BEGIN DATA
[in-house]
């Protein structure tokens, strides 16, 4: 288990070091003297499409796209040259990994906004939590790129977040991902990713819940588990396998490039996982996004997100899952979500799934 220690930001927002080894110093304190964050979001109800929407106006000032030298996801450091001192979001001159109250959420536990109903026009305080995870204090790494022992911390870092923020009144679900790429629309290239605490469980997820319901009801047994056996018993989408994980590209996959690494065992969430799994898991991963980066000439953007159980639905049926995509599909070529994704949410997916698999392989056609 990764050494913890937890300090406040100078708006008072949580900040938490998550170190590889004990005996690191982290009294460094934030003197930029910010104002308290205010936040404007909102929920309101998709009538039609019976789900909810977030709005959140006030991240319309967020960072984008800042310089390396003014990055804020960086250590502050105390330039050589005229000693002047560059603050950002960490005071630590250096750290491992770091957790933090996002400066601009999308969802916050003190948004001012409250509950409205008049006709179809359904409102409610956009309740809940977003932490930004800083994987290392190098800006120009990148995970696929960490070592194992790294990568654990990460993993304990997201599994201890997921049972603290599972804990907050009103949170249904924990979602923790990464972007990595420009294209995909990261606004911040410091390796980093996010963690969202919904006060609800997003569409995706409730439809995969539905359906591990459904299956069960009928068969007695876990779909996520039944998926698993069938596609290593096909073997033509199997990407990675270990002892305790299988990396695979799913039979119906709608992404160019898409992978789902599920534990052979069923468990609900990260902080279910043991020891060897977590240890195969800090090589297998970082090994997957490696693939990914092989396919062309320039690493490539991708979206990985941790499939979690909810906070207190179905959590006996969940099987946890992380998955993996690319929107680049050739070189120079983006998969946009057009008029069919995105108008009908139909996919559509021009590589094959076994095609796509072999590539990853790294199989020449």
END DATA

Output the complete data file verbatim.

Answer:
[in-house]
């Protein structure tokens, strides 16, 4: 288990070091003297499409796209040259990994906004939590790129977040991902990713819940588990396998490039996982996004997100899952979500799934 220690930001927002080894110093304190964050979001109800929407106006000032030298996801450091001192979001001159109250959420536990109903026009305080995870204090790494022992911390870092923020009144679900790429629309290239605490469980997820319901009801047994056996018993989408994980590209996959690494065992969430799994898991991963980066000439953007159980639905049926995509599909070529994704949410997916698999392989056609 990764050494913890937890300090406040100078708006008072949580900040938490998550170190590889004990005996690191982290009294460094934030003197930029910010104002308290205010936040404007909102929920309101998709009538039609019976789900909810977030709005959140006030991240319309967020960072984008800042310089390396003014990055804020960086250590502050105390330039050589005229000693002047560059603050950002960490005071630590250096750290491992770091957790933090996002400066601009999308969802916050003190948004001012409250509950409205008049006709179809359904409102409610956009309740809940977003932490930004800083994987290392190098800006120009990148995970696929960490070592194992790294990568654990990460993993304990997201599994201890997921049972603290599972804990907050009103949170249904924990979602923790990464972007990595420009294209995909990261606004911040410091390796980093996010963690969202919904006060609800997003569409995706409730439809995969539905359906591990459904299956069960009928068969007695876990779909996520039944998926698993069938596609290593096909073997033509199997990407990675270990002892305790299988990396695979799913039979119906709608992404160019898409992978789902599920534990052979069923468990609900990260902080279910043991020891060897977590240890195969800090090589297998970082090994997957490696693939990914092989396919062309320039690493490539991708979206990985941790499939979690909810906070207190179905959590006996969940099987946890992380998955993996690319929107680049050739070189120079983006998969946009057009008029069919995105108008009908139909996919559509021009590589094959076994095609796509072999590539990853790294199989020449």